Location: The Baha’i Temple
Time: 8:00am, Monday 5th June, 2017
A nine sided temple, one of only seven such structures in the world, the Baha’i house of worship is truly a unique architectural masterpiece. Laid out over three stories, the whitewashed concrete exterior cuts a bright shape against the backdrop of dense rainforest. The interior is finished in exposed aggregate with dark brown tiles under foot. The domed roof sits 38 metres above with floor to ceiling metal lattice windows and doors. Furnishings are minimal with open back wooden chairs the main element of diffusion at ground level.
Proximity to a main vehicular traffic route meant that the drone of traffic could often be heard, however at the time of visiting the sounds of nature, wind and birds, were the dominant feature of subjective listening. A continuous background noise recording, shown in figure 2, and frequency content in figure 3, gives an indication of the relative spectral energy levels and frequency response within the building.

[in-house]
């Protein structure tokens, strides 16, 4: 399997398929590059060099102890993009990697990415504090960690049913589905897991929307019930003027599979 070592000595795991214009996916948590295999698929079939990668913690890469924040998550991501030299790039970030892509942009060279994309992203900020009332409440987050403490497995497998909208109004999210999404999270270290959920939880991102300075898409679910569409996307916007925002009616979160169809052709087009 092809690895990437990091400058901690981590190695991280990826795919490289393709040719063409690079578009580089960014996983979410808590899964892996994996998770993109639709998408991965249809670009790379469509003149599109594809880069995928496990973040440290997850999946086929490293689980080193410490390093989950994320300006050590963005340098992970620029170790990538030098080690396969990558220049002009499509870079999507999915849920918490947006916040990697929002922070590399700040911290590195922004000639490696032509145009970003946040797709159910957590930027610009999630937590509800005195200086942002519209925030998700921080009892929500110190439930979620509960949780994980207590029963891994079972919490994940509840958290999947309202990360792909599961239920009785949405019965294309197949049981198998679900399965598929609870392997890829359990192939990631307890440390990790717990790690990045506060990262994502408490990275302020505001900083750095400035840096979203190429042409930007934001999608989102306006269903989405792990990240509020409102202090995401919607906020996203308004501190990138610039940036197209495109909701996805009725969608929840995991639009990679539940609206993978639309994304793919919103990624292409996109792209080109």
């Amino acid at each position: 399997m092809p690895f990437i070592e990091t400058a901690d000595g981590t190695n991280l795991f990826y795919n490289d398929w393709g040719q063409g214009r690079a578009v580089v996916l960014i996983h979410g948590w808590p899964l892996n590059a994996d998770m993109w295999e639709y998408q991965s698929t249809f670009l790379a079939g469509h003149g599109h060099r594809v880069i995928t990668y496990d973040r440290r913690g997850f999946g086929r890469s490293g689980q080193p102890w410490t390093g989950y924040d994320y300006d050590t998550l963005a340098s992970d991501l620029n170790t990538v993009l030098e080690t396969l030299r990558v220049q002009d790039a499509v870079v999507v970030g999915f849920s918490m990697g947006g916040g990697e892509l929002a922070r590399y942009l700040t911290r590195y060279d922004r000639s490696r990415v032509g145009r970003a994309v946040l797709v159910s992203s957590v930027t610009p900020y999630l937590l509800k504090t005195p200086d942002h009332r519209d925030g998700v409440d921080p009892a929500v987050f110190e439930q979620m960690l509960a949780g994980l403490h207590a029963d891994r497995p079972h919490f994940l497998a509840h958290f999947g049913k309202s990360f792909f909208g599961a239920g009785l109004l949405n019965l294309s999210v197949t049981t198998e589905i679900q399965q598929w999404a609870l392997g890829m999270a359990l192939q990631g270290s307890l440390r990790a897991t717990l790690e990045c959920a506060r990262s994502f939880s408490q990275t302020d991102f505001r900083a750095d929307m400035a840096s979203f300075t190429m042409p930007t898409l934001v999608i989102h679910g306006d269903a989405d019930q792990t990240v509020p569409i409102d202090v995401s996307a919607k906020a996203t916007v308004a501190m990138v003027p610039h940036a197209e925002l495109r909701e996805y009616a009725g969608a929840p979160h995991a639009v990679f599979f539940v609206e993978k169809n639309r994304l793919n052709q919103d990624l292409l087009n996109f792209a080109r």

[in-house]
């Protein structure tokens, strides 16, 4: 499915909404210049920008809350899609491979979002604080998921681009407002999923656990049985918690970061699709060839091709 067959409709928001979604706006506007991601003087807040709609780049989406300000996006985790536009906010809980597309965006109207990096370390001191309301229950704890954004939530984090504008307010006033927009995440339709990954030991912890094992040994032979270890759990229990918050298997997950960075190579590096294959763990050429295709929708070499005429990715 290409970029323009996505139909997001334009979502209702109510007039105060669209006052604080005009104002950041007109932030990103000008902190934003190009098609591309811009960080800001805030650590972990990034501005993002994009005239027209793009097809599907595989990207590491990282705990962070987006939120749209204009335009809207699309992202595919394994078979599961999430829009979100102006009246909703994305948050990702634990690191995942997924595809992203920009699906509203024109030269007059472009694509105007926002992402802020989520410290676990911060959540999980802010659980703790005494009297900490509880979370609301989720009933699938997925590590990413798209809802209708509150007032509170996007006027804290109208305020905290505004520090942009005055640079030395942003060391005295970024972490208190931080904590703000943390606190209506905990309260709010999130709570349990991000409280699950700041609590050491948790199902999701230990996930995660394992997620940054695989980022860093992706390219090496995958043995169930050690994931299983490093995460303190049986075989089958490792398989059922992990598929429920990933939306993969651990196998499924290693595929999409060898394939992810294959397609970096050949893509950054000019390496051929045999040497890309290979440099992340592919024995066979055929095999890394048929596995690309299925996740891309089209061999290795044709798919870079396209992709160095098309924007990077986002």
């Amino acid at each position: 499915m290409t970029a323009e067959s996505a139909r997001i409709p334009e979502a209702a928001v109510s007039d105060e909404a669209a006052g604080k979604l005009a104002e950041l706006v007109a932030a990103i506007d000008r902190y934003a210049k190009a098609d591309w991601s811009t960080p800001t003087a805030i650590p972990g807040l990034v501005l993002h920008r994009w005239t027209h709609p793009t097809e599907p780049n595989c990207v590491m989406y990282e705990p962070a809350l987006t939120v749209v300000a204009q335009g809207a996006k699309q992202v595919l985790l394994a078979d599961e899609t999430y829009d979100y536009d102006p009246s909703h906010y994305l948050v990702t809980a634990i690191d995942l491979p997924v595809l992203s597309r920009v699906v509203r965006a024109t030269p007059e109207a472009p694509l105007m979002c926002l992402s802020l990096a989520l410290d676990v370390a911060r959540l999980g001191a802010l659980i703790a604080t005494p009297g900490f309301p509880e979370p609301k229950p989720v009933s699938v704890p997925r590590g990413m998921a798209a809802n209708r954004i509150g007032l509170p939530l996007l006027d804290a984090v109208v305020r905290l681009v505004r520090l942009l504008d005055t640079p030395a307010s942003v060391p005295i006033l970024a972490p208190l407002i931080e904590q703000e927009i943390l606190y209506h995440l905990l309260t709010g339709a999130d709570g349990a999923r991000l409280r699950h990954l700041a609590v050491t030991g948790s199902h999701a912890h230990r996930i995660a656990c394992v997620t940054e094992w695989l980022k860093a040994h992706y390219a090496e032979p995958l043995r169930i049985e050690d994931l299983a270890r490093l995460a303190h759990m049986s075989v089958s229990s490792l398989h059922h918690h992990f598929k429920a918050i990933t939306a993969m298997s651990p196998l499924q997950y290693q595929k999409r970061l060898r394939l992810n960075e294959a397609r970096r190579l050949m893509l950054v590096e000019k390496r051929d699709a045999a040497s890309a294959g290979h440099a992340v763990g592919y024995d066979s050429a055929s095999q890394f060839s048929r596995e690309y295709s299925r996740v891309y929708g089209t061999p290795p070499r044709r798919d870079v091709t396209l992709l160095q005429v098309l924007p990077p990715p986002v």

Impulse responses were recorded using three exponential sine sweeps at three locations across the floors pace. Reverb time was quite long, surprisingly so given the volume of the space was a lot smaller than other venues. Figure 4 shows the reverberation across octave bands.
Binaural recordings were made at the rear, centre and side of the temple. Wildlife can be heard and the sound of traffic echoing through the nonagon architectural structure makes for some very interesting drone like textures.
Scene 1 – Rear of the temple looking toward the centre
Scene 2 – Middle of the temple
Scene 3 – Side of the temple looking toward the centre